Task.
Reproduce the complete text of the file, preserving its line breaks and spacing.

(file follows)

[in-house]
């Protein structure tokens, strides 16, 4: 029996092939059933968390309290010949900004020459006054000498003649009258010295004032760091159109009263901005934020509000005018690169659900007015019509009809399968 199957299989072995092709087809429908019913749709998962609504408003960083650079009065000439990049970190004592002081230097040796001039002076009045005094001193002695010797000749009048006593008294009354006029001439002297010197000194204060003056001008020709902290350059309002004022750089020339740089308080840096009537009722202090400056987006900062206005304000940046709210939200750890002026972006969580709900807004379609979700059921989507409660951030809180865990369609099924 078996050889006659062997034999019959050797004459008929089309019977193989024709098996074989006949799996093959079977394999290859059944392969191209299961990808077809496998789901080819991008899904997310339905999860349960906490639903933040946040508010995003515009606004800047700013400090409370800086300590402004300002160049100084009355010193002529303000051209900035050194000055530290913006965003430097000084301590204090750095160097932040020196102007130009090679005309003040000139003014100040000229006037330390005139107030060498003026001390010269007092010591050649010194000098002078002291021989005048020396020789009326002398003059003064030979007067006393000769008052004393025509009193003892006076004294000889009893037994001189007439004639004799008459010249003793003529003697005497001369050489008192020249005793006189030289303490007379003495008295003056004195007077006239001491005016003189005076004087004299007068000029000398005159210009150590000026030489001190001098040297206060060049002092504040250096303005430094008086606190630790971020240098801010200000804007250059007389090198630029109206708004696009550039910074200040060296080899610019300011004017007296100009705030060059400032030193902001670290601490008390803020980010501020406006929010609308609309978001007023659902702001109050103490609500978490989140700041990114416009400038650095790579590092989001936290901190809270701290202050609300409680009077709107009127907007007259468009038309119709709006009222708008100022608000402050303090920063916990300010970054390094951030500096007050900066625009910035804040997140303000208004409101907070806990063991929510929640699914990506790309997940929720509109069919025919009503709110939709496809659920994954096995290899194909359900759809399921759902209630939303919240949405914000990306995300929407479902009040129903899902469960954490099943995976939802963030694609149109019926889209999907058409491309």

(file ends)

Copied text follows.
[in-house]
């Protein structure tokens, strides 16, 4: 029996092939059933968390309290010949900004020459006054000498003649009258010295004032760091159109009263901005934020509000005018690169659900007015019509009809399968 199957299989072995092709087809429908019913749709998962609504408003960083650079009065000439990049970190004592002081230097040796001039002076009045005094001193002695010797000749009048006593008294009354006029001439002297010197000194204060003056001008020709902290350059309002004022750089020339740089308080840096009537009722202090400056987006900062206005304000940046709210939200750890002026972006969580709900807004379609979700059921989507409660951030809180865990369609099924 078996050889006659062997034999019959050797004459008929089309019977193989024709098996074989006949799996093959079977394999290859059944392969191209299961990808077809496998789901080819991008899904997310339905999860349960906490639903933040946040508010995003515009606004800047700013400090409370800086300590402004300002160049100084009355010193002529303000051209900035050194000055530290913006965003430097000084301590204090750095160097932040020196102007130009090679005309003040000139003014100040000229006037330390005139107030060498003026001390010269007092010591050649010194000098002078002291021989005048020396020789009326002398003059003064030979007067006393000769008052004393025509009193003892006076004294000889009893037994001189007439004639004799008459010249003793003529003697005497001369050489008192020249005793006189030289303490007379003495008295003056004195007077006239001491005016003189005076004087004299007068000029000398005159210009150590000026030489001190001098040297206060060049002092504040250096303005430094008086606190630790971020240098801010200000804007250059007389090198630029109206708004696009550039910074200040060296080899610019300011004017007296100009705030060059400032030193902001670290601490008390803020980010501020406006929010609308609309978001007023659902702001109050103490609500978490989140700041990114416009400038650095790579590092989001936290901190809270701290202050609300409680009077709107009127907007007259468009038309119709709006009222708008100022608000402050303090920063916990300010970054390094951030500096007050900066625009910035804040997140303000208004409101907070806990063991929510929640699914990506790309997940929720509109069919025919009503709110939709496809659920994954096995290899194909359900759809399921759902209630939303919240949405914000990306995300929407479902009040129903899902469960954490099943995976939802963030694609149109019926889209999907058409491309």